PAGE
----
DIVERSITY AND MANAGEMENT OF RUSSIAN-THISTLE (SALSOLA TRAGUS L.) IN THE DRYLAND CROPPING SYSTEMS OF THE INLAND PACIFIC NORTHWEST
Spring, John Forrest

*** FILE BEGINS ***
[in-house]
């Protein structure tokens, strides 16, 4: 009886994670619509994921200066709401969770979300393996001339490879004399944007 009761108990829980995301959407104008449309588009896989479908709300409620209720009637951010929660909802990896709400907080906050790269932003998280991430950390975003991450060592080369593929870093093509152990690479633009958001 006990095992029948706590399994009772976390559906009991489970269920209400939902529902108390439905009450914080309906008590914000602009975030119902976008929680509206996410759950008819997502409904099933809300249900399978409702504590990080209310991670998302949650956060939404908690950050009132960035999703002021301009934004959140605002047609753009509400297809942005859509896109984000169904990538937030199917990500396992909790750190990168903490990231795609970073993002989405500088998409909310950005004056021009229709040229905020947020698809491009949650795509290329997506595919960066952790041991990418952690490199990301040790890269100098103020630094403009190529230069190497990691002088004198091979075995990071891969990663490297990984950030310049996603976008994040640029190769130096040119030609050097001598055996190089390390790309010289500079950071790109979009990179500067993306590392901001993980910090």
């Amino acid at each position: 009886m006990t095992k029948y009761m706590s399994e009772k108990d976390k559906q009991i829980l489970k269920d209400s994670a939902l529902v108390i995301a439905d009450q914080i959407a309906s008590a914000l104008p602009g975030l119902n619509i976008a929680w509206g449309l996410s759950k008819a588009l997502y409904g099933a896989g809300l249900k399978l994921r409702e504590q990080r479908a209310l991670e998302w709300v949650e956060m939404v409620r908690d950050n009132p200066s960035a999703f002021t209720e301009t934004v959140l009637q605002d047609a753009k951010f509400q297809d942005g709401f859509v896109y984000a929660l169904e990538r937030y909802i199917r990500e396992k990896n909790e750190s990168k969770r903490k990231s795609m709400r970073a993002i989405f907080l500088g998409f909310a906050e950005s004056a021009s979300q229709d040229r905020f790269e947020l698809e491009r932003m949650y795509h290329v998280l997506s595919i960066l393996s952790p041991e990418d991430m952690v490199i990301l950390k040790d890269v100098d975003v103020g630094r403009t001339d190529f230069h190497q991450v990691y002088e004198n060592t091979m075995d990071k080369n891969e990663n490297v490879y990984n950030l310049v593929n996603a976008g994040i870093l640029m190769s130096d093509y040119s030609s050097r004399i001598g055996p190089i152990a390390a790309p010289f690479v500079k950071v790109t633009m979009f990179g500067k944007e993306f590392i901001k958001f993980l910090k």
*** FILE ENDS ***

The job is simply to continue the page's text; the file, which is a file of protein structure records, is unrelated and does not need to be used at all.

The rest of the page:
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Russian-thistle (Salsola tragus L.) is one of the most troublesome weed species in the low- and intermediate-precipitation dryland wheat-fallow cropping zone of the inland Pacific Northwest (PNW). High levels of morphological diversity typify the species on global, continental and regional scales. Previous research in California found this variability to encompass a largely cryptic complex of five distinct species in populations of Salsola in that state. Russian-thistle also exhibits high levels of morphological diversity in the inland PNW, suggesting that similar levels of genetic differentiation and population structure may be present in the region. A double-digest RAD-seq approach was used to characterize the genetic diversity and population structure of Russian-thistle in a sample of 94 individual plants collected across the wheat-fallow production region of eastern Washington and northeastern Oregon. Only one species (Salsola tragus sensu lato) was found. Multi-dimensional scaling, kernel-PCA-and-optimization population clustering, and Moran’s eigenvector mapping approaches all indicate the presence of a single, unstructured population across the region. High levels of standing genetic diversity were indicated in this population expected multilocus heterozygosity of 0.35. Separate trials related to field weed management led to the first reported case of glyphosate resistance in Russian-thistle from Washington state. Dose response experiments conducted in greenhouse and field settings indicated 2.5 to 8-fold resistance to glyphosate in this accession. Variability in the magnitude of expressed glyphosate resistance appeared closely correlated with temperature conditions after application, with higher temperatures resulting in higher levels of expressed resistance. Resistance to glyphosate poses a substantial threat to successful weed control in chemical fallow in the PNW, which relies heavily on glyphosate. Field experiments were conducted to evaluate several pre-emergence herbicides for addition to glyphosate-only chemical fallow management programs in the wheat-fallow region. Initial results indicate that this approach has potential to improve efficacy of control and reduce selection pressure for glyphosate resistance in chemical fallow, but further experimentation is needed before robust field management recommendations can be developed.